Music

Suchmos' 'The Anymal' aims high but misses the mark

by James Hadfield

Contributing Writer

Of all the acts to emerge during the recent city pop revival, when the funk-inflected AOR of early-1980s Japan seemed to be coming back in vogue, Suchmos has been by far the most successful. Last year saw the sextet graduate to playing arenas and providing NHK’s theme song for the FIFA World Cup — albeit one that even their most ardent fans struggled to support.

It’s been an impressive ascent, but at some point Suchmos was going to have to reconcile its beach-party vibes with the requirements of playing to main-stage festival crowds. Having decided that becoming the next Maroon 5 wasn’t such a great look, the group opts instead for classic-rock authenticity on “The Anymal.”

Opening track “Water” starts with just the sound of a piano and metronome, but by the time it finishes nearly seven minutes later — after cycling through Beatles psychedelica, Muscle Shoals rhythm and blues and countless key changes, without ever alighting on a memorable tune — it’s clear that this won’t be some back-to-basics affair.

The album has been billed as “Timeless Japanese Blues,” and it’s certainly out of step with recent musical trends, boasting a rich, warm production sound that’s enjoyable even when the music isn’t. If the band started out as city pop (and that’s a big “if”), now it’s edging closer to the music of the previous decade, when Japanese rockers drew heavily on Americana.

On “The Anymal,” you get the YouTube-surfing equivalent. Speaking to The Japan Times at the end of 2017, vocalist Yosuke “Yonce” Kasai cited John Mayer’s 2012 Neil Young knock-off “Born and Raised” as an inspiration for the new material. There are lyrical references to Elvis and living “like a rolling stone,” while “Water” seems to exist purely so they can shoehorn the words “muddy waters” into a song.

Yonce delivers his vocals with a gusto that the group’s earlier material only hinted at, but they’re often filtered through effects that leave them sounding thin and self- conscious. During the nearly 12-minute “Indigo Blues” — the album’s centerpiece and nadir — he seems to be wailing into the receiver of a rotary phone, as the band teases a Led Zeppelin-sized eruption that never comes.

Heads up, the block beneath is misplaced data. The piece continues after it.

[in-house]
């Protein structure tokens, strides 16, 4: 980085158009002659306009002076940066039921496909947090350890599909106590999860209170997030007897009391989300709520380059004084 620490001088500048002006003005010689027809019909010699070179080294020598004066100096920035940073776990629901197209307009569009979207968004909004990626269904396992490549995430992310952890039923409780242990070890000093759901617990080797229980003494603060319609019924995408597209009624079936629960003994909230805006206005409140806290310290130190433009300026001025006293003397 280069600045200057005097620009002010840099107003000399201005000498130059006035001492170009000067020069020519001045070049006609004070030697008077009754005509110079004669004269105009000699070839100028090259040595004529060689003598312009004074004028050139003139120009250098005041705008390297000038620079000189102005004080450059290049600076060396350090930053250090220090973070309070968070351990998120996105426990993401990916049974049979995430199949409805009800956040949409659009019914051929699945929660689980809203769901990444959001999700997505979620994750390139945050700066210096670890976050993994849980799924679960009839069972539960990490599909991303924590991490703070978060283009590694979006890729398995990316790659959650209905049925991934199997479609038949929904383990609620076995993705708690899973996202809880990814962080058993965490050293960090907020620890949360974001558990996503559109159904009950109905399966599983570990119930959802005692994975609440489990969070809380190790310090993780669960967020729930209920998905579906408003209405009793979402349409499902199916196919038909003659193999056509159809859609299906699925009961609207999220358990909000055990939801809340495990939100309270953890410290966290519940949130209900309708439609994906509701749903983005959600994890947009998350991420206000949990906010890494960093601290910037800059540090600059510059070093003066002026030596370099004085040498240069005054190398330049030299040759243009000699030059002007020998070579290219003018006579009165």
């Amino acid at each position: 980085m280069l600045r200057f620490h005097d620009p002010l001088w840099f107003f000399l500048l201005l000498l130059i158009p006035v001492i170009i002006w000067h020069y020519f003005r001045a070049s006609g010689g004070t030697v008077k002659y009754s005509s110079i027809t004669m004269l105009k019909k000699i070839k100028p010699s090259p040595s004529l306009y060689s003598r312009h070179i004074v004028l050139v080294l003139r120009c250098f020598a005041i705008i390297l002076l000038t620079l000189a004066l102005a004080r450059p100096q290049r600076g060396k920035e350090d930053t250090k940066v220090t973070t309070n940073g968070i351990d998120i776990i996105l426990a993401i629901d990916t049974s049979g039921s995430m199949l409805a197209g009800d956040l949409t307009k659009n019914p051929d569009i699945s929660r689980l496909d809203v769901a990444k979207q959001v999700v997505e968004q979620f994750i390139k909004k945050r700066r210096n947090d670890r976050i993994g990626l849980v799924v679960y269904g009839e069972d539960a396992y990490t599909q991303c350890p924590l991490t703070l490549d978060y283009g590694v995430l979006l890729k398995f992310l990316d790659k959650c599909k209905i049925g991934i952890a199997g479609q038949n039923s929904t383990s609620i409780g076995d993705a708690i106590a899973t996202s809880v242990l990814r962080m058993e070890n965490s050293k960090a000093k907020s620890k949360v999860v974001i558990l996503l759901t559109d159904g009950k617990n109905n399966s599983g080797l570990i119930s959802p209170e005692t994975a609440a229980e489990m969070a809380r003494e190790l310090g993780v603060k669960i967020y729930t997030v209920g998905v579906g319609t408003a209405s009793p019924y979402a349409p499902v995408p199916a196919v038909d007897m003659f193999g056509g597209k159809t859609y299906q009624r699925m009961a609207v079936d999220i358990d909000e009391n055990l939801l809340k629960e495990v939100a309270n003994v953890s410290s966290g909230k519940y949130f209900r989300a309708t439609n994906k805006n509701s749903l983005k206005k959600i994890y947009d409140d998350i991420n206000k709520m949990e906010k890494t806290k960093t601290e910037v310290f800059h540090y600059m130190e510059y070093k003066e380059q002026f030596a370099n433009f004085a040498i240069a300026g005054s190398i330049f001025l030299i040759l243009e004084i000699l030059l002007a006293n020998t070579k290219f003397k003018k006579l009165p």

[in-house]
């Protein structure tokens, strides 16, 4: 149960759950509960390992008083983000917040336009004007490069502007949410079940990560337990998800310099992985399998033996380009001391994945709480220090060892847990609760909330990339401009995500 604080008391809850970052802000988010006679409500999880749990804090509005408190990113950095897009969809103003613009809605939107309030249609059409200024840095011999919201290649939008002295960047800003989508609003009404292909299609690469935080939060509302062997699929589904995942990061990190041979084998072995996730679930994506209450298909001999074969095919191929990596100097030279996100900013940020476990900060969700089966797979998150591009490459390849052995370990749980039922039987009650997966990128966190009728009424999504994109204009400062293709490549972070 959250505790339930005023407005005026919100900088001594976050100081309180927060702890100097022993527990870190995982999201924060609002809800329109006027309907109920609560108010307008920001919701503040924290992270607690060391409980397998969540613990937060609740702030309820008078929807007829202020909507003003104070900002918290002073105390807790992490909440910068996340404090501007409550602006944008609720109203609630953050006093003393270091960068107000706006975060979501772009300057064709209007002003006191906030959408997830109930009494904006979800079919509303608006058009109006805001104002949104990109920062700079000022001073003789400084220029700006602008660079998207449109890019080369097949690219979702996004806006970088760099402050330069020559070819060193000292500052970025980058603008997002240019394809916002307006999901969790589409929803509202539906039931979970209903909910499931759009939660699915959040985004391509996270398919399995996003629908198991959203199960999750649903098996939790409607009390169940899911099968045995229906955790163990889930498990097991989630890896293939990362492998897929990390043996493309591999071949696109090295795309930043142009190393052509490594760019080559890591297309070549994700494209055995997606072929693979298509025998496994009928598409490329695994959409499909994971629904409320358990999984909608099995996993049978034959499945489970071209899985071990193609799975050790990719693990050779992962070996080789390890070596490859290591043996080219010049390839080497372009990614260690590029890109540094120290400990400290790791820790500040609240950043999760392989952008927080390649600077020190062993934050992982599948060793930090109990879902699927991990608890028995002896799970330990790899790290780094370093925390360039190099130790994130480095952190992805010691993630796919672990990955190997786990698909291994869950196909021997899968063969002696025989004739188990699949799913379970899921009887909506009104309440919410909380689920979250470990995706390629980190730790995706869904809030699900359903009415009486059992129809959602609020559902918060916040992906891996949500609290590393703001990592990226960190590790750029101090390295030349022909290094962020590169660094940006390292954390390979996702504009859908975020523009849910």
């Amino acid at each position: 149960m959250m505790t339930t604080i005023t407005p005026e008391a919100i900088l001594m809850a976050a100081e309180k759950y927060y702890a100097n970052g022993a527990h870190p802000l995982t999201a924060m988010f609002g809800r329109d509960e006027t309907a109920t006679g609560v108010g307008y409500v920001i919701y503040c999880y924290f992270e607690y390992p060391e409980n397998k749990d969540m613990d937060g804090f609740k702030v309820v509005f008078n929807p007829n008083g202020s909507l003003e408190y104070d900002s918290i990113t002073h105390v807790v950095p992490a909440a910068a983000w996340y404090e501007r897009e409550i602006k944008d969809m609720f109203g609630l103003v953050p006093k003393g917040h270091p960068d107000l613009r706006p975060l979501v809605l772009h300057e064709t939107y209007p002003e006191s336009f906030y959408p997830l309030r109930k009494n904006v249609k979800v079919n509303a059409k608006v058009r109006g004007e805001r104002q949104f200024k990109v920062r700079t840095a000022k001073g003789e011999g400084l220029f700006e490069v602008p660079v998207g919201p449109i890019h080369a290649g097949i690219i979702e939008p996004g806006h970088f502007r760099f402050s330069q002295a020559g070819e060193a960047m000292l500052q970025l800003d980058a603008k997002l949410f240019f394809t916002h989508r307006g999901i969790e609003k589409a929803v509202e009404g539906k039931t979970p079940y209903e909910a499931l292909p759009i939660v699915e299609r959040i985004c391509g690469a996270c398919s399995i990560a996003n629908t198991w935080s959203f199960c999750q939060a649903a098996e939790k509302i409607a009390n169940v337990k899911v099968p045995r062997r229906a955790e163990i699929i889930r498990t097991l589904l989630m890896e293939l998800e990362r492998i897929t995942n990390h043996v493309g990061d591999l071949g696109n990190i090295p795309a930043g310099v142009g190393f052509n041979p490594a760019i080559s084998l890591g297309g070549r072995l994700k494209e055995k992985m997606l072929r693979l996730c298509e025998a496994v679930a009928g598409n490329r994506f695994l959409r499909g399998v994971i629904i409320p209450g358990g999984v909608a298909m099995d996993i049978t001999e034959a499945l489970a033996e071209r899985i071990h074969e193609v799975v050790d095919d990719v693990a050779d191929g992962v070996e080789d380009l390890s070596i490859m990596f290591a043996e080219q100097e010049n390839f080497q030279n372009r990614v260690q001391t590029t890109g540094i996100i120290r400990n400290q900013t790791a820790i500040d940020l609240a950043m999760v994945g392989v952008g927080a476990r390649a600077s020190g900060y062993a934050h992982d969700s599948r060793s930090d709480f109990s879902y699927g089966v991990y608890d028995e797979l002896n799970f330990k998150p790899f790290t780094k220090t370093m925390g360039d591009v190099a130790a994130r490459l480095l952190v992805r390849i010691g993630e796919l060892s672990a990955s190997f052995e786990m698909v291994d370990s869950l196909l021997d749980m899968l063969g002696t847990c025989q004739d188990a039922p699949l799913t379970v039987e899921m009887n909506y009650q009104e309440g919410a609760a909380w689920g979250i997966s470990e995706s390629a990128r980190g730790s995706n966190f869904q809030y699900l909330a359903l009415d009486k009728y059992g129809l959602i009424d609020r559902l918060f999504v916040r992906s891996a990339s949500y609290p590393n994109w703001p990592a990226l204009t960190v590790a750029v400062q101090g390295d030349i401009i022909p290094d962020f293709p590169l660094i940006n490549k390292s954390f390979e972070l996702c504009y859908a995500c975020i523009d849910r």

One of the recurrent problems during “The Anymal” is that Suchmos’ sense of groove is far stronger than its feel for tension and release. The most effective tracks are the ones built around layering and repetition, as on dub-funk standout “Roll Call” and acid-jazz singalong “Why,” a song whose very functionality comes as a relief.

When the group aims for grander drama, it misses the mark. Lead track “In The Zoo,” with its nihilistic “we’re just animals” refrain, is a would-be psych-rock epic that takes eight minutes to go nowhere. On “Hit Me, Thunder,” Yonce seems to be trying to channel Joe Cocker, but the music never rises above the turgid plod of a bar band at closing time.

While artists in the Spotify era routinely pad their releases with extra tracks in order to rack up streams, the album suffers from the kind of bloat that prevailed when CDs were the default format. Its 12 songs are stretched over a 74-minute runtime, and have a habit of lurching back to life, zombie-like, just when you think they’re finally done.

“The Anymal” is the sound of a band convinced it can do no wrong, being given enough space and studio time to prove otherwise. Such hubris is also a hallmark of many classic rock albums, of course. It’s just probably not what Suchmos had in mind.